An RC tone generator, amplifier, and an electrodynamical vibrator (Philips) were used for measuring natural bell frequencies. Each frequency could be determined with an accuracy of +-0.2% or 3 cents. In order to bring the bell into resonance, one has to press the pin attached to the moving coil of the vibrator against the bell at a place where the driving point impedance is low. This will add a small mass to the bell wall, but since the moving mass of the vibrator is only 3g, the error introduced in the observed resonance frequency will be very small. This pin is also attached in such a way that “buzzing” against the hard wall of the bell does not occur.

With this electric excitation system one can make the bell sound any particular mode continuously. One can then easily determine the nodes, for instance, by means of a microphone held close to the bell’s surface (van Heuven, 1949). The microphone signal will show maxima and minima at antinodes and nodes, respectively. A suitable variation to this method is to use the vibrator as a pickup. In that case there is immediate contact with the vibrating bell wall, eliminating the need for acoustic conduction.

A third method is using a stethoscope. The bell surface can easily be scanned by this instrument, enabling aural determination of the nodal pattern. Finally, one can make use of the fact that it is impossible to set up a particular resonance by excitation at a node. Naturally, this method lends itself only to determination of nodal circles. Throughout the experiments, all four methods were used independently with similar results.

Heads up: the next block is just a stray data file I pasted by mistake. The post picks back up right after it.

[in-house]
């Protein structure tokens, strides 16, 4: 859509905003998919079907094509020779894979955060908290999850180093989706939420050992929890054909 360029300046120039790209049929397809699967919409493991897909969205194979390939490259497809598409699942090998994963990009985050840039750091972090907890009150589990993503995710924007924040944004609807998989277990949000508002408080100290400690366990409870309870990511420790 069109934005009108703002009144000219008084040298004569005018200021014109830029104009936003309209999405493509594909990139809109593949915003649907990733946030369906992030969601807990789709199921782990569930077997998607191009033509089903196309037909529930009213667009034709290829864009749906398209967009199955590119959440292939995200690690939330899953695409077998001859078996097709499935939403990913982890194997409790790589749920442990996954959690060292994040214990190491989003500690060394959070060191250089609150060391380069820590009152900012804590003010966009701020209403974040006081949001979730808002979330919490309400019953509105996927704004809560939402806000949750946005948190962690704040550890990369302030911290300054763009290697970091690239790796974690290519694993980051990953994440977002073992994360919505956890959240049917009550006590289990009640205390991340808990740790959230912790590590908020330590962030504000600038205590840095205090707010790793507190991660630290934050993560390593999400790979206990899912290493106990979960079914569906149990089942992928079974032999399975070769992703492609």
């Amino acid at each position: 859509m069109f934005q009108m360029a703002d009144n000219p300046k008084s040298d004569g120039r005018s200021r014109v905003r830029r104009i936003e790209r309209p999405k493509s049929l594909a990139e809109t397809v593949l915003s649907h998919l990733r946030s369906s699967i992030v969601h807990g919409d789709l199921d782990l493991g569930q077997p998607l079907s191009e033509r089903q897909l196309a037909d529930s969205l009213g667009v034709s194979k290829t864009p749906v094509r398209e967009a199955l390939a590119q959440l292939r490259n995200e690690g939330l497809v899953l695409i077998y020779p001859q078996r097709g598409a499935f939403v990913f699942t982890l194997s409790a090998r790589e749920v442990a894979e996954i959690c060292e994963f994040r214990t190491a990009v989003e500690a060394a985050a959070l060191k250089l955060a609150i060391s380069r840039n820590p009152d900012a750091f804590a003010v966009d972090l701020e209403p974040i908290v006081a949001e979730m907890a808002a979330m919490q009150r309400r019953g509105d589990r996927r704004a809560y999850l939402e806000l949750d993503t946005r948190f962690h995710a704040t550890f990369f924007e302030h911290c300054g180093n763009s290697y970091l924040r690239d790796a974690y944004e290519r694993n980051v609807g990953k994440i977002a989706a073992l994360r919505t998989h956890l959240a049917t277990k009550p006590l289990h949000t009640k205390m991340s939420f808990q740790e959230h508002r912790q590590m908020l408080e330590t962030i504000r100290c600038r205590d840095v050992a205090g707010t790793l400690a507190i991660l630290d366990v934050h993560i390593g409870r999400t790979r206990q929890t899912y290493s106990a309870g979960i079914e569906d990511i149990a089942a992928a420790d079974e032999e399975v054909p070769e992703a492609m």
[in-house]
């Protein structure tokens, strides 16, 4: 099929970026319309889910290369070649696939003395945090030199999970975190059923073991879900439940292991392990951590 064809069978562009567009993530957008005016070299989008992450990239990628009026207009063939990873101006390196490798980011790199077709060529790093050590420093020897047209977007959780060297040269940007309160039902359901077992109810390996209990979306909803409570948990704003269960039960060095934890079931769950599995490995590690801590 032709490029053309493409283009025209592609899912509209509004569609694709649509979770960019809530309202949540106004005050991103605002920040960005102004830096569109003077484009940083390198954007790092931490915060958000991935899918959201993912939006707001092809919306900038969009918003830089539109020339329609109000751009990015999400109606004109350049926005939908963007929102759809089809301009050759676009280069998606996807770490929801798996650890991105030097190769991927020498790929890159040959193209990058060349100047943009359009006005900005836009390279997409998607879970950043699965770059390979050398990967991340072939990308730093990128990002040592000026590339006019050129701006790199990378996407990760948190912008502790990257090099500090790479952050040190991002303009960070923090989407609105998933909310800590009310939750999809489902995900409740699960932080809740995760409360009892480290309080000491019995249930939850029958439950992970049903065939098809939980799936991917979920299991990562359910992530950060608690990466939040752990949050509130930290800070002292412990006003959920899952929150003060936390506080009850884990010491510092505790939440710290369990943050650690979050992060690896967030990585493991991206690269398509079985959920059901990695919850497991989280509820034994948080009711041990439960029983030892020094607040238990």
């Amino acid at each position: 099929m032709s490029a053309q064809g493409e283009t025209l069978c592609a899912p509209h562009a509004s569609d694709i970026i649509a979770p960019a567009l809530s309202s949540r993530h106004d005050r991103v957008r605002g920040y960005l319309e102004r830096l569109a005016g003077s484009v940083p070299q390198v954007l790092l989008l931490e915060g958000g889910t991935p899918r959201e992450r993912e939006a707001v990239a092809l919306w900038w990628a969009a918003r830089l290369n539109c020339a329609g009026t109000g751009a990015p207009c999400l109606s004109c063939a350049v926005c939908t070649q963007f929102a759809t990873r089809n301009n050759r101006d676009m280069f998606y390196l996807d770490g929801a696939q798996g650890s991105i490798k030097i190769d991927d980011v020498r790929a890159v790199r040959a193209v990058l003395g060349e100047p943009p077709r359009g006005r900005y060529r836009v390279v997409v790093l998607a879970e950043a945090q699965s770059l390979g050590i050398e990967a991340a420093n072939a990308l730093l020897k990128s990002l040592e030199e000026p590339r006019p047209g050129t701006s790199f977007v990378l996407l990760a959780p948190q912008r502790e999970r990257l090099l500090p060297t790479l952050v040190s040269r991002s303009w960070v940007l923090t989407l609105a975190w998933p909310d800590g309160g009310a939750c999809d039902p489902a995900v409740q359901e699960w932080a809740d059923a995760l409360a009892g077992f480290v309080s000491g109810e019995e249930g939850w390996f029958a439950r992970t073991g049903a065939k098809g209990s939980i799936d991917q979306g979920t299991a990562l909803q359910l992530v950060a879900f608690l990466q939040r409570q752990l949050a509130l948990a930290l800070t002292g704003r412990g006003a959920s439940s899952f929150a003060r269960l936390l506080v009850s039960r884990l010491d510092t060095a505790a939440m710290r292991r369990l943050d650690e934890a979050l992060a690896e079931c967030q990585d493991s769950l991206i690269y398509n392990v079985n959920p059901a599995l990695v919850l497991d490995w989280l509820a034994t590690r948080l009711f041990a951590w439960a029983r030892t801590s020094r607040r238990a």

C. Results

 Height (H/R0) of the nodal circles 
Musical nameNoteCents to
f (Hz)sm = 1m = 2m = 3m = 4m = 5m = 6Notation for flexural partials
Hum noteF3 – 43c-240217021.58           
FundamentalF4 – 41c-120034120.361.51-1.58          
Minor thirdA4 – 27c-88640930.641.48-1.58    I-3     
FifthC5 – 36c-49551230.211.58     II-3    
NominalF5 – 41c068240.621.56-1.58    I-4     
 F5# – 9c13273610.270.96          
Major tenthA5 – 7c43487640.221.32-1.58     II-4    
1st eleventhB5 – 81c46089020.210.691.47-1.58     III-3   
2nd eleventhB5 – 46c49590830.210.691.49-1.58     III-3   
 B5 – 8c63398310.231.29          
TwelfthC6 – 34c707102650.741.34-1.58    I-5     
ThirteenthD6 – 64c877113240.210.731.48-1.58     III-4   
 D6 + 45c986120610.210.571.29         
FourteenthE6 – 39c1102128950.201.35-1.58     II-5    
 E6 + 4c1145132210.230.841.36         
Double octaveF6 + 32c1273142360.871.52-1.58    I-6     
 F6 + 34c1275142520.180.470.911.41-1.58     IV-2  
 F6 – 35c1306145030.220.470.911.40-1.58     IV-3  
 G6 – 45c1396152850.190.731.41-1.58     III-5   
 G6 – 27c1414154400.200.66          
 A6 – 40c1501162340.180.520.881.51-1.58     IV-4  
 A6 – 36c1505162700.900.20          
 A6 + 27c1568168700.581.32          
 A6 – 42c1599171800.180.390.881.36        
 A6 + 7c1648176760.231.39-1.58     II-6    
4th from double octaveB6 + 1c1742186670.901.58    I-7